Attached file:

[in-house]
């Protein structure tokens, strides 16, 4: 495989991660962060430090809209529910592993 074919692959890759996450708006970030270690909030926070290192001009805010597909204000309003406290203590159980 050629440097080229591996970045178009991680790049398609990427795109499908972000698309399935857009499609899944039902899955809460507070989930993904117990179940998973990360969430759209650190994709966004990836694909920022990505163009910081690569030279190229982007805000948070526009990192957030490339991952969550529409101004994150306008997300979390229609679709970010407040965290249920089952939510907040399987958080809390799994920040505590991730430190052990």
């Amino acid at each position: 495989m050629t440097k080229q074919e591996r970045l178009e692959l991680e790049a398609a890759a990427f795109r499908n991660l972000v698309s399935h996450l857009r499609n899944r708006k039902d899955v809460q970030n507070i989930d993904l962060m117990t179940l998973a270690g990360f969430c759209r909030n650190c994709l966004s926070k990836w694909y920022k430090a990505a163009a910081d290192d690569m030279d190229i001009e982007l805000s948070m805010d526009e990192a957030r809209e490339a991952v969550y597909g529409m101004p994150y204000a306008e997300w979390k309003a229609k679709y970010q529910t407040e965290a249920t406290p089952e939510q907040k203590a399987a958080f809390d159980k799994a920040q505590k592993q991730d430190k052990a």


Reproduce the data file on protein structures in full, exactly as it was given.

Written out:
[in-house]
């Protein structure tokens, strides 16, 4: 495989991660962060430090809209529910592993 074919692959890759996450708006970030270690909030926070290192001009805010597909204000309003406290203590159980 050629440097080229591996970045178009991680790049398609990427795109499908972000698309399935857009499609899944039902899955809460507070989930993904117990179940998973990360969430759209650190994709966004990836694909920022990505163009910081690569030279190229982007805000948070526009990192957030490339991952969550529409101004994150306008997300979390229609679709970010407040965290249920089952939510907040399987958080809390799994920040505590991730430190052990």
């Amino acid at each position: 495989m050629t440097k080229q074919e591996r970045l178009e692959l991680e790049a398609a890759a990427f795109r499908n991660l972000v698309s399935h996450l857009r499609n899944r708006k039902d899955v809460q970030n507070i989930d993904l962060m117990t179940l998973a270690g990360f969430c759209r909030n650190c994709l966004s926070k990836w694909y920022k430090a990505a163009a910081d290192d690569m030279d190229i001009e982007l805000s948070m805010d526009e990192a957030r809209e490339a991952v969550y597909g529409m101004p994150y204000a306008e997300w979390k309003a229609k679709y970010q529910t407040e965290a249920t406290p089952e939510q907040k203590a399987a958080f809390d159980k799994a920040q505590k592993q991730d430190k052990a």